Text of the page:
Meet Colin Prior Bowmore Brand Advocate

My association with Bowmore began in 2009 when I was tasked with photographing the brand qualities which are core to Bowmore Single Malt Whisky. Distilled on Islay, where the sea, wind and sky are in a constant state of change, this southern Hebridean island is regularly swept by gales that race in on Atlantic lows turning the sea into a maelstrom and the air to spume. Where I wondered, would I most likely find these conditions for my photographs? After some initial research, I decided that the east coast of Greenland had the greatest potential where the notorious Piterak can be found - a katabatic wind which forms on the icecaps and which reaches speeds of up to 160mph (260 kph). On the 26th August 2009 I flew to Longyearbyen in Svalbard where I boarded the Russian ice-breaker, the Professor Multanovskiy.

Towards the end of the first day we spotted the carcass of a fin whale floating alongside the shoreline on which of five polar bears were feeding. This 'windfall' was a huge bonus for the bears, which normally fast at this time of the year until the sea-ice reforms and they can once again hunt for seals. We approached by Zodiac as two bears fed on the whale - a large male with powerful neck muscles and a younger bear, which behaved subordinately. Standing on the whale carcass, they used their large canines to tear off pieces of flesh and constantly eyed each other with suspicion. 

Colin 1

When we returned to the ship, I continued to watch them through my binoculars and at around half past midnight, I saw two bears on their hind legs mock-fighting on the snow slope - regrettably, too far away to photograph. It was one of these rare privileges to witness these magnificent creatures interacting in their natural environment - not an experience that easily fades from the memory.

Leaving Svalbard behind, we set off for East Greenland, a journey which was not without drama. The crossing, which normally takes 48 hours was extended by an extra day due to the sea and wind conditions and we endured a Force 8 storm for its duration. At it's worst, wind speeds of over 25ms were recorded with the ship swaying up to 23 degrees. I often ventured outdoors to experience this spectacle more fully, drawn to it in the same way as I am to a lightening storm where the elements create a state of awe. With the boat lunging from side to side and the wind blowing relentlessly, for a brief second, I caught a glimpse of a huge vertical fin amongst the surf - that of a male orca. In the time that it took to raise the camera to my eye it was gone, but the memory of that two-metre fin alone in that turbulent ocean, is etched on my memory forever.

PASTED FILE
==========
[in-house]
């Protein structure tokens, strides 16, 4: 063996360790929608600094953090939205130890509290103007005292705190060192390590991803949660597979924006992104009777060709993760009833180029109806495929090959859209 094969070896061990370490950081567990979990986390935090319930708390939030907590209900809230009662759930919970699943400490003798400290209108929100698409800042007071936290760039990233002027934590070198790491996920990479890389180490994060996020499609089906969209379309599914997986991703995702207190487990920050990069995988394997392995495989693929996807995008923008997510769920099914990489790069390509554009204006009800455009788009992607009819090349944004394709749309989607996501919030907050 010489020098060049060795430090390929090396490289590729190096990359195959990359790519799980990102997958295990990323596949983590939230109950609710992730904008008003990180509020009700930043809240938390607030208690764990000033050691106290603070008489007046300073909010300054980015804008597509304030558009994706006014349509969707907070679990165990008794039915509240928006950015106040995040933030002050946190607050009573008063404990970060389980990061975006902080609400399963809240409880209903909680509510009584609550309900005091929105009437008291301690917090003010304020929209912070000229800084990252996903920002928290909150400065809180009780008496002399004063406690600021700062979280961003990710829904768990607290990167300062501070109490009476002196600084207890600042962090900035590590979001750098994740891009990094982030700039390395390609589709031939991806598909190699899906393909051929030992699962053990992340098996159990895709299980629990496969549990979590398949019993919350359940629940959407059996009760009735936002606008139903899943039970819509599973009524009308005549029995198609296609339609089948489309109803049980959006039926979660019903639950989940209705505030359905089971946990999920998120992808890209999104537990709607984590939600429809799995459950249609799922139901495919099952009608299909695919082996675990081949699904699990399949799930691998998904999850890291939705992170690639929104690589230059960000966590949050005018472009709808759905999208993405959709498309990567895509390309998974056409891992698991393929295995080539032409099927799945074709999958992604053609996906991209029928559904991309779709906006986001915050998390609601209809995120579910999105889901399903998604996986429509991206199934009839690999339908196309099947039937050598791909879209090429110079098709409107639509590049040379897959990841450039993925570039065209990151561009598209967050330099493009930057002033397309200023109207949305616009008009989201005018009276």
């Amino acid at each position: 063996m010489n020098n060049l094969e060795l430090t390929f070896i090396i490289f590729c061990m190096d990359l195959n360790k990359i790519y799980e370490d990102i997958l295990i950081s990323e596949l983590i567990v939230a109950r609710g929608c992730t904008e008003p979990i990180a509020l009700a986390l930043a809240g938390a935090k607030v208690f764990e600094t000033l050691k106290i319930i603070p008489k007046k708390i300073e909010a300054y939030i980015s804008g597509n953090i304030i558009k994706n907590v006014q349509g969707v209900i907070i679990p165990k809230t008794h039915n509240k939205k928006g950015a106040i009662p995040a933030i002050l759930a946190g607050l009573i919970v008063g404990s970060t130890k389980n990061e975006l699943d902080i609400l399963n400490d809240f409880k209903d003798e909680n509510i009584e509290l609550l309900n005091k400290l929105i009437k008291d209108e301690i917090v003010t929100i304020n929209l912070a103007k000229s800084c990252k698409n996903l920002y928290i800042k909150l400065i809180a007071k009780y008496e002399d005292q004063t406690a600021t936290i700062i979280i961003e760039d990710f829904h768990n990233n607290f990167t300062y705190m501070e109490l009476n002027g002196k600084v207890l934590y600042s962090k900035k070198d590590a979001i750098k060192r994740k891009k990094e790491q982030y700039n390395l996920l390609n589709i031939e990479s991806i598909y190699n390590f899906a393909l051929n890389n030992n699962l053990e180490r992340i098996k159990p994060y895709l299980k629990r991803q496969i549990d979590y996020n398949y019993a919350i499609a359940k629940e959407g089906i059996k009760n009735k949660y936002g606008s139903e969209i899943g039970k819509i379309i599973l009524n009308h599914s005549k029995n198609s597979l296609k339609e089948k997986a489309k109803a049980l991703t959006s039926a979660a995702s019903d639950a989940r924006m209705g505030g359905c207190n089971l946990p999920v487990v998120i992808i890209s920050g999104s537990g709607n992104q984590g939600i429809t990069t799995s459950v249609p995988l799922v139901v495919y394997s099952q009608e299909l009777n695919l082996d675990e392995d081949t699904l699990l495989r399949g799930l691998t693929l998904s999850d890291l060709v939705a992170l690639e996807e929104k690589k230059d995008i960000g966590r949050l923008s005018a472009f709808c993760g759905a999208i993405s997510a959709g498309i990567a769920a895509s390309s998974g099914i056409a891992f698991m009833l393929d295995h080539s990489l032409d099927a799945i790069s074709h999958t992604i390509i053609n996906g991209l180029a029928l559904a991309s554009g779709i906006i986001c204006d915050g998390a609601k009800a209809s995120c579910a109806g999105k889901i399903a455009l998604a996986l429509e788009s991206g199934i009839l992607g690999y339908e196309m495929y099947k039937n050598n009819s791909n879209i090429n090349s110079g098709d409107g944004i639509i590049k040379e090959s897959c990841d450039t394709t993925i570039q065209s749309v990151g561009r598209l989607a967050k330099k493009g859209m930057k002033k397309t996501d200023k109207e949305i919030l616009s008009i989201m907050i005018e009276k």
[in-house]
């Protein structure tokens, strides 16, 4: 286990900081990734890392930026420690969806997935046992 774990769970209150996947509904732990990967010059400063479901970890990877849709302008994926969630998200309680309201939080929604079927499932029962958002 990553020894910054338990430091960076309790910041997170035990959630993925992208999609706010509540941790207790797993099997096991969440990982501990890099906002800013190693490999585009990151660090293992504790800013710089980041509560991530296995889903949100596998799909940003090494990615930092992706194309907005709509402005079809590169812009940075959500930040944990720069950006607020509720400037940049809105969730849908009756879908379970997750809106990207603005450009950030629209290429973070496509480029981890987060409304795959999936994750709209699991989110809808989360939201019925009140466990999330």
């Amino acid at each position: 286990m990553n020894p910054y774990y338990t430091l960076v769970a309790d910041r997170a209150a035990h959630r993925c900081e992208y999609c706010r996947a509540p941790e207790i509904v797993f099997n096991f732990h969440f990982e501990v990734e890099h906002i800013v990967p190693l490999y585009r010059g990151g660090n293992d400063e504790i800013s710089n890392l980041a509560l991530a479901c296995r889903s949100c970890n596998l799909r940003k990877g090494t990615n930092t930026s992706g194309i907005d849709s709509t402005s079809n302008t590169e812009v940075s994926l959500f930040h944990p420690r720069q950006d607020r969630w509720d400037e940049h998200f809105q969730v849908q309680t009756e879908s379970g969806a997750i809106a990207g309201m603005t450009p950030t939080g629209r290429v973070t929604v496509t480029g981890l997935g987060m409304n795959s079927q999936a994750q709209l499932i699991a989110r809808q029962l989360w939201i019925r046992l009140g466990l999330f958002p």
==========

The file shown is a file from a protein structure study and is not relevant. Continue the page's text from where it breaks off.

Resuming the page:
Colin 2 

As we neared the coast of Greenland we sailed close to a tabular iceberg amidst the tempest. To witness the elements interacting in such a way was truly awesome. The wind gusting at over 25 metres per second would lift the waves into vertical zephyrs with forces that were difficult to comprehend. The water around the base of the berg was a maelstrom of turbulent currents where giant waves rolled vertically along the glacier face. As the ship rolled and lunged, I was aware of the uniqueness of the moment - of being in the ocean amidst a tempest, at close proximity to a tabular iceberg is about as wild as it gets! Witnessing and capturing these ephemeral moments is what, as a photographer, drives me out again and again and in reality, I never go out to photograph what's there but rather what's not.

Several days later and within the shelter of Rodefjord, I took the opportunity of photographing the three expressions of Bowmore Single Malt Whisky, which I had brought along on the trip. My plan was to try to find an old piece of ice - one that has been trapped deep within a glacier for a thousand years or more. We searched continuously and finally came upon a piece, which looked like a piece of translucent glass, into which we were able to 'dock' the zodiac. I carefully arranged the cartons on the most level surface I could find, knowing that I would only have once chance, and shot a series of images of the whisky. With the images in the bag, we toasted our success with a celebratory dram and savoured the distinctive aromas of Bowmore in the heart of an iceberg.

Colin 3 

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